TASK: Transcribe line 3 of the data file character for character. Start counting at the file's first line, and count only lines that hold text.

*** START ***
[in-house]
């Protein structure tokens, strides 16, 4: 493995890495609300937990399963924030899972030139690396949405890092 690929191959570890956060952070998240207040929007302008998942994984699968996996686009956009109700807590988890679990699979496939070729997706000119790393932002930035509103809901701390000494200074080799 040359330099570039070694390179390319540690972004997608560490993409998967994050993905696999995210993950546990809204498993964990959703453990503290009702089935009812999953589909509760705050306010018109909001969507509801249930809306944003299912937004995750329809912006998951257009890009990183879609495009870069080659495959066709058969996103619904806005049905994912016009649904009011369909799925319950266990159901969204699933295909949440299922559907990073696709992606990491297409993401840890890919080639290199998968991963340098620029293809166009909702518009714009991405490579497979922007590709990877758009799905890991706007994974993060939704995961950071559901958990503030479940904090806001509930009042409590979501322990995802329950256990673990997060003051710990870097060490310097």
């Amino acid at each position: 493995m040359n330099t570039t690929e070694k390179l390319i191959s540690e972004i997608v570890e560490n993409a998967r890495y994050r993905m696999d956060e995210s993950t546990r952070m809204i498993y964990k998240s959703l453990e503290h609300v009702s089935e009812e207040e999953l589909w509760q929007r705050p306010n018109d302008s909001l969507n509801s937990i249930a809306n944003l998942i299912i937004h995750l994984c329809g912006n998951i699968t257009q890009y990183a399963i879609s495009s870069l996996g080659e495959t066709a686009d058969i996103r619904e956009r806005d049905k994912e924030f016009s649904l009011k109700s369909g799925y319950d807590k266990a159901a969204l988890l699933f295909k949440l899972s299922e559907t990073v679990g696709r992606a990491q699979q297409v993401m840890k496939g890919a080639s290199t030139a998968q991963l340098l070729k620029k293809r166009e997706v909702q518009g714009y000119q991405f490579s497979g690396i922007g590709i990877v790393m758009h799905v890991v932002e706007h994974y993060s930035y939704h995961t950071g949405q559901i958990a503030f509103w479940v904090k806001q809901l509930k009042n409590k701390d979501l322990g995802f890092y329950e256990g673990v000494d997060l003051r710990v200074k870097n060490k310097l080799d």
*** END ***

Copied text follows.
């Amino acid at each position: 493995m040359n330099t570039t690929e070694k390179l390319i191959s540690e972004i997608v570890e560490n993409a998967r890495y994050r993905m696999d956060e995210s993950t546990r952070m809204i498993y964990k998240s959703l453990e503290h609300v009702s089935e009812e207040e999953l589909w509760q929007r705050p306010n018109d302008s909001l969507n509801s937990i249930a809306n944003l998942i299912i937004h995750l994984c329809g912006n998951i699968t257009q890009y990183a399963i879609s495009s870069l996996g080659e495959t066709a686009d058969i996103r619904e956009r806005d049905k994912e924030f016009s649904l009011k109700s369909g799925y319950d807590k266990a159901a969204l988890l699933f295909k949440l899972s299922e559907t990073v679990g696709r992606a990491q699979q297409v993401m840890k496939g890919a080639s290199t030139a998968q991963l340098l070729k620029k293809r166009e997706v909702q518009g714009y000119q991405f490579s497979g690396i922007g590709i990877v790393m758009h799905v890991v932002e706007h994974y993060s930035y939704h995961t950071g949405q559901i958990a503030f509103w479940v904090k806001q809901l509930k009042n409590k701390d979501l322990g995802f890092y329950e256990g673990v000494d997060l003051r710990v200074k870097n060490k310097l080799d």